Tuesday, 28 April 2020

Pirates Of The Caribbean - At World’s End


Depp-reciating Returns

Pirates Of The Caribbean
At World’s End

USA 2007 Directed by Gore Verbinski
Disney Blu Ray Zone B


Wow... this is not a good movie. I’m kinda surprised this one got the box office it did after the second movie was not so great. You’d think it would be a case of once bitten, twice shy but, then again, in order to get good box office, Hollywood relies on repeat viewings of a film from the same audience... I just can’t imagine anyone wanting to watch this thing again after they’ve just had to sit through the interminably long (almost three hours) running time of Pirates Of The Caribbean - At Worlds End.

To be fair, there are one or two good moments in this but they all seem to be front loaded within the first half an hour. The film opens strongly with what can only be described as a musical number set to a hanging. The song a little boy sings before he is executed with various other pirates is a nice opening set piece from Hans Zimmer and it’s quite striking but, the reason for the song and the comments made by onlookers makes absolutely no sense and it’s only briefly touched upon later in the most vague and confusing way. In other words, it’s a completely pointless scene which, honestly, works very well as such but, for some reason, the filmmakers try to justify its inclusion into the narrative space of the film (you wouldn’t catch someone like Fellini trying to rationalise what he wanted to do like this) and this kind of dilutes the effectiveness of the scene to some extent. Throwing in a sense of logic where none is required (film is art and art doesn’t have to mirror reality, people!).

This is followed by another strong sequence of stealth followed by action as the various pirate crew members from the last movie team up with the newly resurrected Captain Barbosa (Geoffrey Rush) and go to Singapore, to the stronghold of infamous pirate villain Sao Feng (played by Asian superstar Chow Yun-Fat) to retrieve a map to a place in the afterlife. This is a pretty promising sequence which, maybe, loses something on home video but I remember it being quite a spectacle at the cinema. And then we get some assorted plot snippets thrown into the mix as Keira Knightley’s Elisabeth Swann and Orlando Bloom’s Will Turner, plus assorted regulars, go off to find Johnny Depp’s Jack Sparrow in order to bring him back from his own, personal space in Hell.

And, surprisingly, this is where this film suddenly falls flat. I find it ironic that the original, classic Pirates Of The Caribbean movie (reviewed here) only came alive once Johnny Depp made his memorable entrance but this time around, the whole first half an hour of the movie, which is Depp-less, is the strongest part of the film. Things really begin to flag by the time Jack Sparrow is introduced... in a curiously surreal but bewilderingly boring sequence with multiple versions of the character occupying the same space. I don’t know why the film never really recovers from here on out but I understand the script was still incomplete when filming commenced on this one so, yeah, maybe not the most ideal conditions to make a piece of movie art under, for sure.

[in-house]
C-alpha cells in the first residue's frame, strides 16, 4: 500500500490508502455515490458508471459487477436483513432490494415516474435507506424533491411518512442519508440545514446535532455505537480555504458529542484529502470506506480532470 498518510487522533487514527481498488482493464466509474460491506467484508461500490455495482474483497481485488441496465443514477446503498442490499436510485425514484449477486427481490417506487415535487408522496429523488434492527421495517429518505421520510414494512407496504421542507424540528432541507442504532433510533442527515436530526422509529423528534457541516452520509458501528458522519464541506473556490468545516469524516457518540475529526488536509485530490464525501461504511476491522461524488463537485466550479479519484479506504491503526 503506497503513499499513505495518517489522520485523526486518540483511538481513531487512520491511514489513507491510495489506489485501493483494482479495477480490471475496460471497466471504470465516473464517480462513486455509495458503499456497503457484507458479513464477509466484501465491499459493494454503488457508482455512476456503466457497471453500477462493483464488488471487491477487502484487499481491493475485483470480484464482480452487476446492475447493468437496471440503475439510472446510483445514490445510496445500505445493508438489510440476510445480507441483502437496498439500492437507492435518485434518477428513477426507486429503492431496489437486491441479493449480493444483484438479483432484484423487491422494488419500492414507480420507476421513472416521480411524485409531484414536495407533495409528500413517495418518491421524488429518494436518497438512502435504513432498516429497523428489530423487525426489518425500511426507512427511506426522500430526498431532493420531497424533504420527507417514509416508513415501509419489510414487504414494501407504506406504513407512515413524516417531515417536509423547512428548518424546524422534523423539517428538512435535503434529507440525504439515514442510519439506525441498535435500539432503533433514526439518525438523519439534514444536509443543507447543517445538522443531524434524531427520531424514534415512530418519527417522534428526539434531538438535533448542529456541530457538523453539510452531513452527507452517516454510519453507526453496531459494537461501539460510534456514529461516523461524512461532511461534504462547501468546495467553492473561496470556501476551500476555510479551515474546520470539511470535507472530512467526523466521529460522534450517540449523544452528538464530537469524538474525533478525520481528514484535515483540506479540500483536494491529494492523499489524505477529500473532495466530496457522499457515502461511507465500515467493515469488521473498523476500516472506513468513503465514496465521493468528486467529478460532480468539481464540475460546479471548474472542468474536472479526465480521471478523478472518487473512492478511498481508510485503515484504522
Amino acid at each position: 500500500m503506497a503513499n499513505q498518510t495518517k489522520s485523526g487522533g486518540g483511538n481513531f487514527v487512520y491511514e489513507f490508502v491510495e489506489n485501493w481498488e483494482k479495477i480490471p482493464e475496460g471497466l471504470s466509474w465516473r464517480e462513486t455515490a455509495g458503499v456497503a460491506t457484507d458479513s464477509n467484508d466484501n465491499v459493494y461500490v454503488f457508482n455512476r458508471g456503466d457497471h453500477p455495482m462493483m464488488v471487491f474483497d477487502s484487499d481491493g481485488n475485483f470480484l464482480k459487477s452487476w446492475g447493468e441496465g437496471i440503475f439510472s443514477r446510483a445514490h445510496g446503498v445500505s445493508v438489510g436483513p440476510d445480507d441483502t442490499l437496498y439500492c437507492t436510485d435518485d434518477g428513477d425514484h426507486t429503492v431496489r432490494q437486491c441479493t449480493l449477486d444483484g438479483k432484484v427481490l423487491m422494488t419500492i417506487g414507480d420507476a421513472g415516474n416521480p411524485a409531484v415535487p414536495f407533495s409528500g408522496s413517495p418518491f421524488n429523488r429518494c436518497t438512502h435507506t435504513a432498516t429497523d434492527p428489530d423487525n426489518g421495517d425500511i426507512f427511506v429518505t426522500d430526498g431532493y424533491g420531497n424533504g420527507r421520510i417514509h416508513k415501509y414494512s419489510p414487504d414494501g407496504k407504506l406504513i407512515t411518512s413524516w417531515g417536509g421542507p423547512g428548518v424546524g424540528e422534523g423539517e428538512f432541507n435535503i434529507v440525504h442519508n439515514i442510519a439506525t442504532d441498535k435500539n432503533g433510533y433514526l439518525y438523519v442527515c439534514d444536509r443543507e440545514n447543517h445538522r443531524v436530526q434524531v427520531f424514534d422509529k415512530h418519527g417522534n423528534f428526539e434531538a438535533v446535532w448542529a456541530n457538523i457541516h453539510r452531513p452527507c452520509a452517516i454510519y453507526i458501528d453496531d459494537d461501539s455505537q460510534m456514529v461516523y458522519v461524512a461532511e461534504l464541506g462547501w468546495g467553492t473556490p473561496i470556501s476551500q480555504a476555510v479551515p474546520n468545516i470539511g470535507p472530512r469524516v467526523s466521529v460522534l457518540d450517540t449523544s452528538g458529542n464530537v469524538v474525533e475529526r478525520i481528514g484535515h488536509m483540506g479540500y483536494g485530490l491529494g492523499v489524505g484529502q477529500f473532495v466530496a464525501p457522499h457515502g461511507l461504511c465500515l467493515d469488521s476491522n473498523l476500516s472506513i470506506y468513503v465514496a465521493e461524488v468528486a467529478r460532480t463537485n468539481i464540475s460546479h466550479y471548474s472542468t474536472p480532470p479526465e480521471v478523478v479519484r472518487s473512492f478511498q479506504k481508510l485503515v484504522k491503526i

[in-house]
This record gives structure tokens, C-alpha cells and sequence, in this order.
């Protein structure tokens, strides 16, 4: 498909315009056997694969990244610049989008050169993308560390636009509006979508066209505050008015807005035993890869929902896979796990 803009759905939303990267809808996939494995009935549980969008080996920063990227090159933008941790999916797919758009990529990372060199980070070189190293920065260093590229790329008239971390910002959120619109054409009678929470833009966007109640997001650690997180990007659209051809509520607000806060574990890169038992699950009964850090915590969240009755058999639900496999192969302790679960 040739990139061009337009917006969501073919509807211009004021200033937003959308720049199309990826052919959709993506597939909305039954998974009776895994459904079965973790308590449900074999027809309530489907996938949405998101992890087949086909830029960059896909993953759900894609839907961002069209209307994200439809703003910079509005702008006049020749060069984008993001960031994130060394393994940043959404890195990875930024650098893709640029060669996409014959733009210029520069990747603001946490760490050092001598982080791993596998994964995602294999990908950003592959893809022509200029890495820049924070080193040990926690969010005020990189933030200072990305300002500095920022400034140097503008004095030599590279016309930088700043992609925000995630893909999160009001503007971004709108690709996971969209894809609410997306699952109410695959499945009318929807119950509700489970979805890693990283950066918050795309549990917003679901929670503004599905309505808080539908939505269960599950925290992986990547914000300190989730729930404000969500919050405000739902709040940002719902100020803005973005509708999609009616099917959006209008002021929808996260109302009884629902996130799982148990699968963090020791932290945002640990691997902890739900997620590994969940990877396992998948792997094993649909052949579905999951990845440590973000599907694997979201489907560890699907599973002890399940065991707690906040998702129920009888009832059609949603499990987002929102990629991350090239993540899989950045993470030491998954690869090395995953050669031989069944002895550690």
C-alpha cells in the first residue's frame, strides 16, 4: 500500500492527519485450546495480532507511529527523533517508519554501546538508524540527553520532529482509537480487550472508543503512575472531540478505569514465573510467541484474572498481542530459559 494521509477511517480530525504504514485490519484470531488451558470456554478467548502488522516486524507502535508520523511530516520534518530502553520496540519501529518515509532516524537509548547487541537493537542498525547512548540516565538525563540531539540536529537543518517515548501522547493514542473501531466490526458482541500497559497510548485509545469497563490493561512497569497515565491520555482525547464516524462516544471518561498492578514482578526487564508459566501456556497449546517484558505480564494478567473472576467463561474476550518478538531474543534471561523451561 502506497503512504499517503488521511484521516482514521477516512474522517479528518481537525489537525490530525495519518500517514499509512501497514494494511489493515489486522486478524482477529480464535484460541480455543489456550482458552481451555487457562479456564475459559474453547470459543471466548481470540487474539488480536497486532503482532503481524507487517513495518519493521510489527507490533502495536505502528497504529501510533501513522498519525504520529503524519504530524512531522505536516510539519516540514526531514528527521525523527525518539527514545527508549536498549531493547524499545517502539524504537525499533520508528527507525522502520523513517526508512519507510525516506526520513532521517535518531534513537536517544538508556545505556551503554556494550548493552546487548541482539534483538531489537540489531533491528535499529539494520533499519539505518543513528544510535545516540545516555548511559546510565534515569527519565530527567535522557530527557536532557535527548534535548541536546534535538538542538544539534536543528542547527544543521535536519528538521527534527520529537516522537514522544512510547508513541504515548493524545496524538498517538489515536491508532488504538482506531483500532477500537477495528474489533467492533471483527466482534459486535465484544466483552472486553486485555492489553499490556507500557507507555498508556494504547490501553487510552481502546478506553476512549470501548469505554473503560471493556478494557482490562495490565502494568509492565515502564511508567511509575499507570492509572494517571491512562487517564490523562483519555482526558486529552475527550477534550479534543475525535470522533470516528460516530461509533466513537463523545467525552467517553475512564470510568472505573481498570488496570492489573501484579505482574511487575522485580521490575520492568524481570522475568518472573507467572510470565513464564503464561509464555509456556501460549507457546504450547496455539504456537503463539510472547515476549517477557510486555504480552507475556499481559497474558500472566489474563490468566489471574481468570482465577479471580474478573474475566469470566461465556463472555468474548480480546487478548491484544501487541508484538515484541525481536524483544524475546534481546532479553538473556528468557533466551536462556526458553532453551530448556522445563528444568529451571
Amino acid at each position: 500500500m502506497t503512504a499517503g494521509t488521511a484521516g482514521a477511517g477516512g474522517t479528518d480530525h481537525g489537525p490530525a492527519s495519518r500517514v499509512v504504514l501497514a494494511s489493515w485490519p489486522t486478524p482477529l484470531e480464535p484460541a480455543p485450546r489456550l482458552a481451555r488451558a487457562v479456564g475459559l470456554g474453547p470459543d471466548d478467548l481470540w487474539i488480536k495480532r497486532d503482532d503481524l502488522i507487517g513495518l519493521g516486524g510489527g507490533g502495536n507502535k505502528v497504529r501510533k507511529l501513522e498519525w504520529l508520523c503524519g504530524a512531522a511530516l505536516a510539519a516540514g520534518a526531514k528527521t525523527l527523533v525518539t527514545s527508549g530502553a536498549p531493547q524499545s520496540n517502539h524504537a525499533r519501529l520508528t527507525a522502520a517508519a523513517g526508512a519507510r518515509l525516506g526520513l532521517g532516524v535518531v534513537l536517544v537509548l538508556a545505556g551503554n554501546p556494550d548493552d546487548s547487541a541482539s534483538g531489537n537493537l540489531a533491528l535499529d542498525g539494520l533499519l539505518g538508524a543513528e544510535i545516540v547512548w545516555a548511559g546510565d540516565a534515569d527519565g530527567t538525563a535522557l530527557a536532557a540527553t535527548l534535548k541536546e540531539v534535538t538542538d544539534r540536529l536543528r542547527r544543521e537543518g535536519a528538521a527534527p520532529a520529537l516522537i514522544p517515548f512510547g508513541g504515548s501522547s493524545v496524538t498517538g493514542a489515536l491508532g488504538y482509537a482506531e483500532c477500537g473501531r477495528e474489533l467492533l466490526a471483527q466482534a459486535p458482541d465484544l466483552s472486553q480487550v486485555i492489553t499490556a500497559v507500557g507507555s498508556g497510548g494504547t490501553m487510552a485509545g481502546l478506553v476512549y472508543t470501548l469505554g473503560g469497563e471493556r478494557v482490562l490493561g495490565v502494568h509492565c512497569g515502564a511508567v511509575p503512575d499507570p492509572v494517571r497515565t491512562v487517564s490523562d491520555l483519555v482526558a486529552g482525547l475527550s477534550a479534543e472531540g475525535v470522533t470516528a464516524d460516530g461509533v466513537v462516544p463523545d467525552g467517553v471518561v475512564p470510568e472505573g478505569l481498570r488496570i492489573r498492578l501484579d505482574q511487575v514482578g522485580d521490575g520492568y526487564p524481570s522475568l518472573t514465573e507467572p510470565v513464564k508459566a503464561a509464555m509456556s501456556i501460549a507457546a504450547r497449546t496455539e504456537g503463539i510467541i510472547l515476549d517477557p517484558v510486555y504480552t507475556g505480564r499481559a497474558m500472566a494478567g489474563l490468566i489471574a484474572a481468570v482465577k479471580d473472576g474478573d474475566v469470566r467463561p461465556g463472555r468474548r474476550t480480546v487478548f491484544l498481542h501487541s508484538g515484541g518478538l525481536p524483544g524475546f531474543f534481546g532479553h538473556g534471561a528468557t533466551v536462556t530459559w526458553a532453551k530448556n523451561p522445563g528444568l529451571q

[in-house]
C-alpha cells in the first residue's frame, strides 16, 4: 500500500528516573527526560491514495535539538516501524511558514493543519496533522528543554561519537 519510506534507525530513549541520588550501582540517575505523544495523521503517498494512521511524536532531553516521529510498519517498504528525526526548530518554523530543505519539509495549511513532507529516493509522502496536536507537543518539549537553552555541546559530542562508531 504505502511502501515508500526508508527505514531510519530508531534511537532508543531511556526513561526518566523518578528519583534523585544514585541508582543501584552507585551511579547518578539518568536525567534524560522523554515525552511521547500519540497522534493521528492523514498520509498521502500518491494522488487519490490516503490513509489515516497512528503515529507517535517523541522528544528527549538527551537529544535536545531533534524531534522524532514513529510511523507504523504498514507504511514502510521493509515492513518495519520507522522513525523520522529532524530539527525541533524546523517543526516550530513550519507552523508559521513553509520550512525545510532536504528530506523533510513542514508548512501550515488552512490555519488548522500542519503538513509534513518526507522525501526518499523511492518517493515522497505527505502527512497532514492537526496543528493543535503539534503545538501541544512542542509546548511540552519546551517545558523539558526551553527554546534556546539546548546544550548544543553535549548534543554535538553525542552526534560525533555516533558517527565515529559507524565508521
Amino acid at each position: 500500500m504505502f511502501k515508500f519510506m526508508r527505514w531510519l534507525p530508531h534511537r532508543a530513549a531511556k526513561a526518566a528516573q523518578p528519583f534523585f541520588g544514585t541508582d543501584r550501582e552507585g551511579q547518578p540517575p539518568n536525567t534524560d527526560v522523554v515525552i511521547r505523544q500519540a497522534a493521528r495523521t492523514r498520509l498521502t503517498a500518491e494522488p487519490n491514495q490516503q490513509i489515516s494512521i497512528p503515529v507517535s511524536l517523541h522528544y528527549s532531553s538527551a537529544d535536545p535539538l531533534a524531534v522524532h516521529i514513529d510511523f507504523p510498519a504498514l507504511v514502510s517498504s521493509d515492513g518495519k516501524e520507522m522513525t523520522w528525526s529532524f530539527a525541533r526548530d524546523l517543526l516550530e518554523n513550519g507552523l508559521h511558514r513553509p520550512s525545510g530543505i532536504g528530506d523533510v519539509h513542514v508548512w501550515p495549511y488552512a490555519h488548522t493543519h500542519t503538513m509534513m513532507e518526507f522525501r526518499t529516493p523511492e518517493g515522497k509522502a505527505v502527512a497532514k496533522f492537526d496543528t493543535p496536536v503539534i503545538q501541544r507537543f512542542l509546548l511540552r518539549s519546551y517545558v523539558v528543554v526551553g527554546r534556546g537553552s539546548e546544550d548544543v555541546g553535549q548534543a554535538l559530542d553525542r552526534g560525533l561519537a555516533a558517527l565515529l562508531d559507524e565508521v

Once again there are strange creatures at large (most of them seen in the last film, as the Flying Dutchman and its crew return to add drama to the proceedings) and big set pieces with cannons and crossed swords but, without really having any good filler for the calm moments to allow contrast and highlight the ferocity of the action sequences (not to mention the confusing editing in these scenes) the whole swashbuckling yarn seems a bit bland and... well... less swashing and more ‘let’s all go and have a sleep on the sofa until this monstrosity of a movie passes by’ it seemed to me.

The one ray of light in this film comes in the form of Hans Zimmer’s excellent score. Using the same musical language of the previous installments we have some cracking tunes that, while ultimately failing to break through the lethargy of the finished product, does at least support this bloated behemoth appropriately and, to boot, is an enjoyable stand alone listen away from the movie. Of special note, asides from the opening song (which is curiously truncated on the CD soundtrack) we have a stand out piece of score which Zimmer excerpts in his live concerts for the scene where Jack gets everyone to topple his ship upside down, called Up Is Down on the accompanying soundtrack album. It’s moments like this which, at least, had me tapping my feet along to the music while I tried to find something visually interesting on the director’s canvass.

And there you have it. An extremely short review for a movie that, as far as I’m concerned, joins its sequels in proving that the original film was a bit of a fluke in terms of being a truly great movie (although I also liked Verbinski’s The Lone Ranger, against all the odds, which I reviewed here). Honestly, though, I can’t really recommend any of these films to a movie lover barring the first one and, by this third go round, it really did seem like all involved were flogging a dead sea turtle, truth be told.

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